Drawings by children in support of the crew of the missing submarine ARA San Martin, hang from the fence of the Mar del Plata Naval Base, in Argentina. Photo: Marina Devo / AP

"A multinational search to find an Argentine submarine remains fruitless more than a week after it vanished," CNN reports. "The ARA San Juan, which is carrying 44 crew members, including the country's first woman submarine officer, was last seen a week ago, on November 15, in the San Jorge Gulf, about 268 miles off the coast of Argentina."

Why it matters: "The submarine has only enough air to last seven to 10 days if it has remained fully immersed."

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Updated 13 mins ago - Politics & Policy

Coronavirus dashboard

Illustration: Sarah Grillo/Axios

  1. Global: Total confirmed cases as of 10:30 a.m. ET: 30,217,420 — Total deaths: 946,847— Total recoveries: 20,554,349Map.
  2. U.S.: Total confirmed cases as of 10:30 a.m. ET: 6,677,516 — Total deaths: 197,682 — Total recoveries: 2,540,334 — Total tests: 91,546,598Map.
  3. Politics: Trump vs. his own administration on virus response.
  4. Health: Massive USPS face mask operation called off The risks of moving too fast on a vaccine.
  5. Business: Unemployment drop-off reverses course 1 million mortgage-holders fall through safety netHow the pandemic has deepened Boeing's 737 MAX crunch.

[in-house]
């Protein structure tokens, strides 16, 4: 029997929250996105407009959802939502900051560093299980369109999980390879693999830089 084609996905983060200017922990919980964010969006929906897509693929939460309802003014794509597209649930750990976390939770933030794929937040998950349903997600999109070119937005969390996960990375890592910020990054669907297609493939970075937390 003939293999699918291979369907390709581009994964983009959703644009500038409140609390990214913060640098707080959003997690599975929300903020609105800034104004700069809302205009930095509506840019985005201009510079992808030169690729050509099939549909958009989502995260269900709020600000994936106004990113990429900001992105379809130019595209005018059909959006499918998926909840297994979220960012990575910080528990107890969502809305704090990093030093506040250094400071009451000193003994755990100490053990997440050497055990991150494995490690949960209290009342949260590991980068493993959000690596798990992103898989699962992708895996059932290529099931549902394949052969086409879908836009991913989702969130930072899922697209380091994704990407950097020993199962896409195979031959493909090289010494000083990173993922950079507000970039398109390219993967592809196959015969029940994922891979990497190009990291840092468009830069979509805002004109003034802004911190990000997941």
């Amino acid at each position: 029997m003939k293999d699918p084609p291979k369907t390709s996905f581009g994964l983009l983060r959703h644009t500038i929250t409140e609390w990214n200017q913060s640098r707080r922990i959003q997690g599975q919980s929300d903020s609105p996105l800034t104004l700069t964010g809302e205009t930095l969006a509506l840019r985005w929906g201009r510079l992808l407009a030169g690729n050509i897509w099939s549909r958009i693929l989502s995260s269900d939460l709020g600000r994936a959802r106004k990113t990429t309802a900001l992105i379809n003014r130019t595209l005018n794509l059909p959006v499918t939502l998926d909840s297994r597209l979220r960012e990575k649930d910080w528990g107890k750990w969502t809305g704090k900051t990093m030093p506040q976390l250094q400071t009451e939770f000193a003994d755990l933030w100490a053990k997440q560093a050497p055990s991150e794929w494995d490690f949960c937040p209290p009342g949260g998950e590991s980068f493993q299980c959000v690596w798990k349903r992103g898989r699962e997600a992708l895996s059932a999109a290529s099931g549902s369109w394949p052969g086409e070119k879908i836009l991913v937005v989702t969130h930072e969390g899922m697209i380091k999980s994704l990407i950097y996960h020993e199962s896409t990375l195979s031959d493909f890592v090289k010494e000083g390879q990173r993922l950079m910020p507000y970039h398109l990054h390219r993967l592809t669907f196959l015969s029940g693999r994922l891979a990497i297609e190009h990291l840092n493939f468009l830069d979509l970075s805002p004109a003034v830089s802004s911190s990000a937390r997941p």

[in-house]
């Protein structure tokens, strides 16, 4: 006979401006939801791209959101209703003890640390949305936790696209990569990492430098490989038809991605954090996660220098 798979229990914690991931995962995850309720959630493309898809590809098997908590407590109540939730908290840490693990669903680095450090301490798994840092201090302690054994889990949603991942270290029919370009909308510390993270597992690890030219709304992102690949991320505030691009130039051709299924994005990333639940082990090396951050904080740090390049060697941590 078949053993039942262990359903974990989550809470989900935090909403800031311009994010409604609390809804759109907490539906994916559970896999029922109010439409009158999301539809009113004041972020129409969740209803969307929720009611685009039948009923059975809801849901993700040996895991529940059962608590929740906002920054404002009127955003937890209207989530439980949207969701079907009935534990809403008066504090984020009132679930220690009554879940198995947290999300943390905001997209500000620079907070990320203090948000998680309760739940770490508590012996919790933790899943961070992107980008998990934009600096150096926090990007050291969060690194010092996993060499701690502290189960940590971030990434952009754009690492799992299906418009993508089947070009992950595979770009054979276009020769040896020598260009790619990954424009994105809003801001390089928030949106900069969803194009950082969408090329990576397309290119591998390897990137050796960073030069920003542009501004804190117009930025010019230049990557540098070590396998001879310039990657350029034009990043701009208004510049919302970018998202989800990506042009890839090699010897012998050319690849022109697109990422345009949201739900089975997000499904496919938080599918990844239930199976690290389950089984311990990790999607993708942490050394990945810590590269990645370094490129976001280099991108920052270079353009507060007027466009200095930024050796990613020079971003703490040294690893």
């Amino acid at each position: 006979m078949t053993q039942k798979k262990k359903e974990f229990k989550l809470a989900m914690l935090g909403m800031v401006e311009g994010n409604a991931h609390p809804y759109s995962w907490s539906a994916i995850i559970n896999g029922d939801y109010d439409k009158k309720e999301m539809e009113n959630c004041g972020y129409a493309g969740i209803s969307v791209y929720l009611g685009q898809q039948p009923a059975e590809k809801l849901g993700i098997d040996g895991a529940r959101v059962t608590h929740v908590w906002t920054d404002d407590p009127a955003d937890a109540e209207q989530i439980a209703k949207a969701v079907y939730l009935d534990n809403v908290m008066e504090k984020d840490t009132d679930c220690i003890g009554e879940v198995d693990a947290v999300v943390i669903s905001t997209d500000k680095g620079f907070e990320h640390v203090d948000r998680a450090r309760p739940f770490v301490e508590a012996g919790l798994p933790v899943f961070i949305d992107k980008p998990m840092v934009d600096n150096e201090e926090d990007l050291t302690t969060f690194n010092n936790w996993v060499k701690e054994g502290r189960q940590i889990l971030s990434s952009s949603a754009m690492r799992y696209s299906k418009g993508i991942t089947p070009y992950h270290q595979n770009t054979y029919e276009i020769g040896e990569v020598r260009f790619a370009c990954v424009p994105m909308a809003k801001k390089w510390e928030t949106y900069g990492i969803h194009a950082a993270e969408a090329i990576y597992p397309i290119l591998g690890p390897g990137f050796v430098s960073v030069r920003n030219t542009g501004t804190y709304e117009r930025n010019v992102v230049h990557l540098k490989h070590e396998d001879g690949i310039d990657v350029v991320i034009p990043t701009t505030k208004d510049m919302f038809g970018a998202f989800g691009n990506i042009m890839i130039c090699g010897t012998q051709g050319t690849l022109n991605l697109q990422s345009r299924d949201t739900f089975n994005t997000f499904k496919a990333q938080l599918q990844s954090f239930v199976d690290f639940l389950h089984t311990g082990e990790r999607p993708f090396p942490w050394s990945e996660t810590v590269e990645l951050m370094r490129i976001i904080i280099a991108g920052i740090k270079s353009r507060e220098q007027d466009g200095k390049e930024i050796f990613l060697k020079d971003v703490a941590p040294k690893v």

6. Education: At least 42% of school employees are vulnerable.
Dan Primack, author of Pro Rata
18 mins ago - Economy & Business

U.S. nutritional supplements retailer takes first step to sell to China’s Harbin Pharma

Illustration: Sarah Grillo/Axios

GNC Holdings, the Pittsburgh-based nutritional supplements retailer, received bankruptcy court approval to sell itself to China’s Harbin Pharma for $770 million, although the deal still faces U.S. political pressures over how GNC customer data is protected.

Why it matters: It's a reminder that the U.S.-China merger mess goes well beyond smartphone apps, with Sen. Marco Rubio asking for a CFIUS review.

Ben Geman, author of Generate
1 hour ago - Energy & Environment

Tallying Trump's climate changes

Reproduced from Rhodium Climate Service; Chart: Axios Visuals

The Trump administration's scuttling or weakening of key Obama-era climate policies could together add 1.8 gigatons of carbon dioxide equivalent to the atmosphere by 2035, a Rhodium Group analysis concludes.

Why it matters: The 1.8 gigatons is "more than the combined energy emissions of Germany, Britain and Canada in one year," per the New York Times, which first reported on the study.